Entries from January 2009 ↓
January 20th, 2009 — dieting
Nooooooooooooo! Magda Szubanski, the great Australian comedian and actor, best known internationally for her roles as Mrs Hoggett in the Babe movies and as Sharon Strzelecki in Kath and Kim, is now shilling for Jenny Craig.
She’s long been a role model for fat women; someone brimming with confidence, success, self-esteem, and no evidence that she thought herself ugly or unworthy because of her size. I recall an Australian Women’s Weekly article from a few years back where she tells of her disdain for diets and how they don’t work. And she’s consistently rated as one of Australia’s best-known and best-loved stars for nearly a decade, so it’s not just fat chicks who love her.
Apparently, Magda has now crossed the arbitrary line of too fat.
Features of the campaign include:
Press releases resulting in newspaper and magazine articles where Szubanski claims she is “eating herself into an early grave” and realised she was “killing herself with fat”.
(Unless you are eating chicken that’s been left out on the bench in summer or lacing your peas with arsenic, I don’t think so.)
An ad talking about all the crazy diets she’s been on, and how Jenny Craig is different
Another ad where she talks about how she hates having to wear ugly fat lady clothes (FFS Magda, we know you have enough money to afford some Igigi, Anna Scholz, and Svoboda) and she is going on the Jenny Craig diet because she really wants to be “a fox”.
Yeah, it’s all about health!
Also there’s the “exclusive” tell-all confessionals on the tabloid TV show A Current Affair. You know, share in Magda’s special journey.
There’s no evidence whatsoever that Jenny Craig produces long-term weight loss. NONE. A thorough search of peer-reviewed scientific journals showed nothing that would cast Jenny Craig in a positive light and better than any other diet. There are a couple of reports that go up to one year, but that’s it. One of those reported that people who stayed in the “Platinum Program” for one year lost approximately 15% of their initial body weight (which is apparently enough to earn the researchers’ recommendation…WTF). But no one’s ever followed up beyond that year; you can bet your right arse cheek that Jenny Craig would be crowing about it from the rooftops if there was a smidgen of evidence that their program worked long-term, but they prey on all those repeat customers.
What’s the Platinum Program cost? $459 (Australian dollars). A MONTH. Yes, that’s right. FOUR HUNDRED AND FIFTY NINE DOLLARS A MONTH.
And the food is, frankly, awful. Highly-processed tasteless rubbish. I’m not opposed to processed foods per se, however I expect food to actually taste good, which Jenny Craig meals do not. Why punish yourself like this, Magda? What happened? And, cynically, how much money did they offer you?
(Note: This isn’t meant to be a personal attack on Szubanski. Just a frustrated “Why??” against the whole diet industry and its practices. And the performative nature of weight loss. Szubanski is free to do as she wishes, of course, but it’s always so disappointing when someone you thought was an ally turns around like that.)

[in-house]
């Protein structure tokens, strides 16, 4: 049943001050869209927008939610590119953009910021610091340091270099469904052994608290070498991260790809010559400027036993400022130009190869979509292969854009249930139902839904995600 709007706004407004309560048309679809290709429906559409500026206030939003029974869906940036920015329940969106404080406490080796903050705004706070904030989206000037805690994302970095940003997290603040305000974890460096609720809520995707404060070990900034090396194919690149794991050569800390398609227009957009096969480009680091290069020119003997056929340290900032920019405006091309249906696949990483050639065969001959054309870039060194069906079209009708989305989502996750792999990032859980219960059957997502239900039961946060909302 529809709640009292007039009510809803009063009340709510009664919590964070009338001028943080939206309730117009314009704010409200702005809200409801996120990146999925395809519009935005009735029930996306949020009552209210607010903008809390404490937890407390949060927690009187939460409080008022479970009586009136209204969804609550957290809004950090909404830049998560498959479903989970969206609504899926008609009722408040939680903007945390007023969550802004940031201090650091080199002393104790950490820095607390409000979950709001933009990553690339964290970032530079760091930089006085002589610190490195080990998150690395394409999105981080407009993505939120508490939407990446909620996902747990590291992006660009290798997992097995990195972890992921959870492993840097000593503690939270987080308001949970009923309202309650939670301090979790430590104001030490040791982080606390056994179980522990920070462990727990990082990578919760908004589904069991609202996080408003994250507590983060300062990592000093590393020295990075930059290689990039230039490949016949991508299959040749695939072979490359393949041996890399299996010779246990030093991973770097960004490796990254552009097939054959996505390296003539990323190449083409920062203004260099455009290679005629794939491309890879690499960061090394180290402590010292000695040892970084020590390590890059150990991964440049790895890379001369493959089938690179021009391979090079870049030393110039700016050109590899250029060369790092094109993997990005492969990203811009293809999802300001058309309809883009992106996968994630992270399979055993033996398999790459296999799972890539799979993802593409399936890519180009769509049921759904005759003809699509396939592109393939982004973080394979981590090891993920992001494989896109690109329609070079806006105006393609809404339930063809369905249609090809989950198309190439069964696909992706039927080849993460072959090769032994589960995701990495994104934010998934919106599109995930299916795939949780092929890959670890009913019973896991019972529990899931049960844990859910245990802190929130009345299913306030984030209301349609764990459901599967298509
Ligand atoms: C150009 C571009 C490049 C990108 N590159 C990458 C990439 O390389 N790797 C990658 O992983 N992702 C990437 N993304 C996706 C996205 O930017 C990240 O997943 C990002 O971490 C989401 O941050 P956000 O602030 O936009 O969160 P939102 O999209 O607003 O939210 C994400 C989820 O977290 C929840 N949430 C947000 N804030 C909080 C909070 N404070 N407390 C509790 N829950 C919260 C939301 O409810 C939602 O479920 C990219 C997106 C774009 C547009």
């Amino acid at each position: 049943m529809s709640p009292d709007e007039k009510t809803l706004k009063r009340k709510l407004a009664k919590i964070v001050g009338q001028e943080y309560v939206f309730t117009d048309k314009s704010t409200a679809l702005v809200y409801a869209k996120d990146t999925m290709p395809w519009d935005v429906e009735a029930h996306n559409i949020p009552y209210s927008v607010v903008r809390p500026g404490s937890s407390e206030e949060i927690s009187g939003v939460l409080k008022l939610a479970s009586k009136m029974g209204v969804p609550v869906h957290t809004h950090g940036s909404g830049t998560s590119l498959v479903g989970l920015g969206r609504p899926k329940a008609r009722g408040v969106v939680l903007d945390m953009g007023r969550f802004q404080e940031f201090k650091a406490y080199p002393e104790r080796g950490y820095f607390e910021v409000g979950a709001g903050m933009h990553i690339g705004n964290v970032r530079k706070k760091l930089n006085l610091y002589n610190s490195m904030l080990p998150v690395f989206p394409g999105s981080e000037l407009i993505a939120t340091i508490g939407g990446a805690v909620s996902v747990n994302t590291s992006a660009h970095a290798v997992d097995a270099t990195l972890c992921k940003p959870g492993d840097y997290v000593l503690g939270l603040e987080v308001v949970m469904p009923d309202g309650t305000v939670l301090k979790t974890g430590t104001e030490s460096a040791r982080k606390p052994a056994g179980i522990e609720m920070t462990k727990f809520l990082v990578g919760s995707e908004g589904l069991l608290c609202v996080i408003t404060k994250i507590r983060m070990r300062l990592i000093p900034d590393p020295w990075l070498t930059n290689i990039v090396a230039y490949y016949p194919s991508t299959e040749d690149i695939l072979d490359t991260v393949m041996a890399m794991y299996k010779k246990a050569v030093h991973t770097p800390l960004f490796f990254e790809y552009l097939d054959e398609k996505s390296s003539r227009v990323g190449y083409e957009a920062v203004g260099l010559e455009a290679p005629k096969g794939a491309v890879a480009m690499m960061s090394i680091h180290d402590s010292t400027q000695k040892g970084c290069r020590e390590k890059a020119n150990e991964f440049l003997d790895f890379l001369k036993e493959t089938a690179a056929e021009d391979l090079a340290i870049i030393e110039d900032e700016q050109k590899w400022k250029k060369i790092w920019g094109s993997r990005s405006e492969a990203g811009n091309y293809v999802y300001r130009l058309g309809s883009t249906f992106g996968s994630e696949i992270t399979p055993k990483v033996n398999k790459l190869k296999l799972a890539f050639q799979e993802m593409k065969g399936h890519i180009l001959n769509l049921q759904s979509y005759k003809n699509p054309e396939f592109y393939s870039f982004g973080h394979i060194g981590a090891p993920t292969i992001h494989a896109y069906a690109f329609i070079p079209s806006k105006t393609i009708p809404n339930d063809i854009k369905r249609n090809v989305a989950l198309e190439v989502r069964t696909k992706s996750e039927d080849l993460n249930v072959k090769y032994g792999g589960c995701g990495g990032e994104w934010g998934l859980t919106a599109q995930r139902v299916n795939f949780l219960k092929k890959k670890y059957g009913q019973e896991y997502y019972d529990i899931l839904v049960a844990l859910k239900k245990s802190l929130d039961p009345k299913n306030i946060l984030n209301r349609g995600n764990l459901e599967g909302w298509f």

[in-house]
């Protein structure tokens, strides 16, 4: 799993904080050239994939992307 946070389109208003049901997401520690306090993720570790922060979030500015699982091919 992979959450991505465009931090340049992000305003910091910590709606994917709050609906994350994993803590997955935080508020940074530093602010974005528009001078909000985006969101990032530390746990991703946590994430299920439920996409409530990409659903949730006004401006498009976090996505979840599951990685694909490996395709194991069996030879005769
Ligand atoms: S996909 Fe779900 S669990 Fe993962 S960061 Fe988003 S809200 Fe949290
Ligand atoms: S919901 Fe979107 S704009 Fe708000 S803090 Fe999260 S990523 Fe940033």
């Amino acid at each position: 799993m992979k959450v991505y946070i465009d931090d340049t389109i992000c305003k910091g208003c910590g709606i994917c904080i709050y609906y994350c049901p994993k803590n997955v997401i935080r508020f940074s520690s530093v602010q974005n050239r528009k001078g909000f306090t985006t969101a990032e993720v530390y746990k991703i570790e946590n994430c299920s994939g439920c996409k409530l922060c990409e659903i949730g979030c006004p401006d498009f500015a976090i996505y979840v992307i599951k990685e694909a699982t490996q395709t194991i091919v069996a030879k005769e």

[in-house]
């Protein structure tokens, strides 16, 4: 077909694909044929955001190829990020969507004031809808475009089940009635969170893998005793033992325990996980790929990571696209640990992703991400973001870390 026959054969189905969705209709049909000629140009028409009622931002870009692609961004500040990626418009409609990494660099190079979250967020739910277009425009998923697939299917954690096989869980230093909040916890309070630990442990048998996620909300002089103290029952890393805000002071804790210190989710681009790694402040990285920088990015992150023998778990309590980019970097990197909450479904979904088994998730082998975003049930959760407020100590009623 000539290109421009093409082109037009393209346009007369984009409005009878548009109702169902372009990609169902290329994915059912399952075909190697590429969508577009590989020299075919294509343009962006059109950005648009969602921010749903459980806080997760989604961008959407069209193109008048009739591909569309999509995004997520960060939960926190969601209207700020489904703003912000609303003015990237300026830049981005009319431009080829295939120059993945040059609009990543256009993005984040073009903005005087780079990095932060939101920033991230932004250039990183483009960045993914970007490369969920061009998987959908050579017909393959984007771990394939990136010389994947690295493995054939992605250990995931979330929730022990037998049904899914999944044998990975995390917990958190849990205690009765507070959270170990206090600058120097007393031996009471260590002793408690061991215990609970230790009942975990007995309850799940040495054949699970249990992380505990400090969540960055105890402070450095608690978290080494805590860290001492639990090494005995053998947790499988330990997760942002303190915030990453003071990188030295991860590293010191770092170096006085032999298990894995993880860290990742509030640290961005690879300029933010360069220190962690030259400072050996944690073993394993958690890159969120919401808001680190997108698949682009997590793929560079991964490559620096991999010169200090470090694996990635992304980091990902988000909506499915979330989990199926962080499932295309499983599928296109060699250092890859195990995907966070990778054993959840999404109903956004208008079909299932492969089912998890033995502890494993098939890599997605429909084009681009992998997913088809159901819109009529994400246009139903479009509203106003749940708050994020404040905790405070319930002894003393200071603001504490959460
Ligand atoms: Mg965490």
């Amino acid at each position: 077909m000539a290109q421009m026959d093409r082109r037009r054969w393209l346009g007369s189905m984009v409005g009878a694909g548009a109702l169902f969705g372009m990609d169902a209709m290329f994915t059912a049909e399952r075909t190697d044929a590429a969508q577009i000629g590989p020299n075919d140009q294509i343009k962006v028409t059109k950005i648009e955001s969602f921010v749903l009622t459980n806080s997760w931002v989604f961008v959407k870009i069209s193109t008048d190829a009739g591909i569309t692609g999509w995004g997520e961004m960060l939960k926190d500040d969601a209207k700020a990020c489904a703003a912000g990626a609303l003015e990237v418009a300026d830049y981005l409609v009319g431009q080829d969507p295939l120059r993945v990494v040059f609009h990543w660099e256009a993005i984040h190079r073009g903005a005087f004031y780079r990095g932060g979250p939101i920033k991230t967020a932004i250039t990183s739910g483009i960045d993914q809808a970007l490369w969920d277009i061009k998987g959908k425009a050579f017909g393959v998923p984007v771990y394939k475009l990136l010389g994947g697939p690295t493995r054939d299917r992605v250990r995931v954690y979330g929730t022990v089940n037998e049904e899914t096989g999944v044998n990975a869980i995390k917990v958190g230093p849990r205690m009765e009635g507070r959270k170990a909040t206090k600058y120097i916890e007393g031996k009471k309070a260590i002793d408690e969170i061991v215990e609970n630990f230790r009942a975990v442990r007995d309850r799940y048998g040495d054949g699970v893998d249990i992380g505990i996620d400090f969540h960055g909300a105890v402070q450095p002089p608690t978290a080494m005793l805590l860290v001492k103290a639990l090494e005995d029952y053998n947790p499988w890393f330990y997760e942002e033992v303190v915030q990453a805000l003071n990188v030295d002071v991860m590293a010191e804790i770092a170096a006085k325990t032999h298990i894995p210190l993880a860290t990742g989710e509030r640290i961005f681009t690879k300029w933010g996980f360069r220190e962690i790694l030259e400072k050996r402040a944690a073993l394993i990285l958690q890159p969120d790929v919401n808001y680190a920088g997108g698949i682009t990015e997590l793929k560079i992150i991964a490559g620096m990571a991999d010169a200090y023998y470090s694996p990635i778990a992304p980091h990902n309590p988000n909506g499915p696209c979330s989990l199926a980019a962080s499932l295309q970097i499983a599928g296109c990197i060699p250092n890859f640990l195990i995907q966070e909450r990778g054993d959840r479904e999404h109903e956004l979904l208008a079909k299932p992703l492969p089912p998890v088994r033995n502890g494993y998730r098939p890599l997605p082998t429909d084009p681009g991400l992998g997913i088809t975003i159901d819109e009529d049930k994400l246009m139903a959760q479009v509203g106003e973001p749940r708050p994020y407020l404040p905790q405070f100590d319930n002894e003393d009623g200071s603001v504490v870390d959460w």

January 16th, 2009 — children, food attitude
On my quest for information about pernicious anemia, hypothyroidism, and various other conditions, I’ve come across more than a few pages full of How Eating This Way Will Cure Your Autoimmune Condition/Cancer/Dandruff/Whatever. One mentioned Julie Stafford, an Australian woman who claims to have kept her husband’s cancer in remission for more than 25 years because of a Pritikin-esque diet. Now, who knows if the remission might have continued regardless of diet. But she’s made a career out of publishing recipe books and health guides and appearing in the media.
Way back inna 80s, my mother, on one of her diet kicks, bought two of the Stafford books, A Taste of Life and More Taste of Life. They were full of recipes that were very low fat and cholesterol, no added cane sugar, and no salt. She was big on using apple juice concentrate instead of Evil White Sugar and egg whites only. Being the kind of kid that read everything, I read these books. Frankly, most of the recipes sounded pretty damn unappetising, even now with my more mature palate. Australian food in the 80s, whether regular or “health” food, was still pretty unexciting. A few stir-fries and some of the more tame pasta dishes were about as wild as it got, really. Maybe a curry made with Keen’s Curry Powder. (Ew.) These days, I do eat more than a few dishes that naturally fall within Stafford’s rules, only things I had never even dreamed of as a child: blindingly hot daal, intriguingly spicy Thai dishes, tabouli…oh how I love spices. Possibly a reaction against my bland childhood food: My mother was a good cook, but the spiciest we got was a bit of rosemary and a clove of garlic on a lamb roast. Anyway:
Reading through the section on recipes for children, I stumbled upon the most horrifying suggestion ever.
Instead of giving your child a birthday cake, you should decorate a cardboard box or upturned plastic container like a cake.
There are so many things wrong with that I’m not even sure where to begin. I mean, COME ON. I am pretty sure there are health nut parents out there that feed their children steamed kale and brown rice throughout the year but still go with an actual birthday cake, even if it’s a wholemeal vegan banana cake. I am pretty sure there are parents that have diabetic kids who are allergic to dairy, eggs, nuts and grains who manage to find a real cake. I just can’t imagine the kind of parent that brings out a decorated box instead of an actual food item at Junior’s birthday party, because if you dare eat a slice of real cake with real icing once a year you might get cancer or fat or some other horror. Or that one forbidden taste might send you on a spiralling binge into a trough of fat and sugar.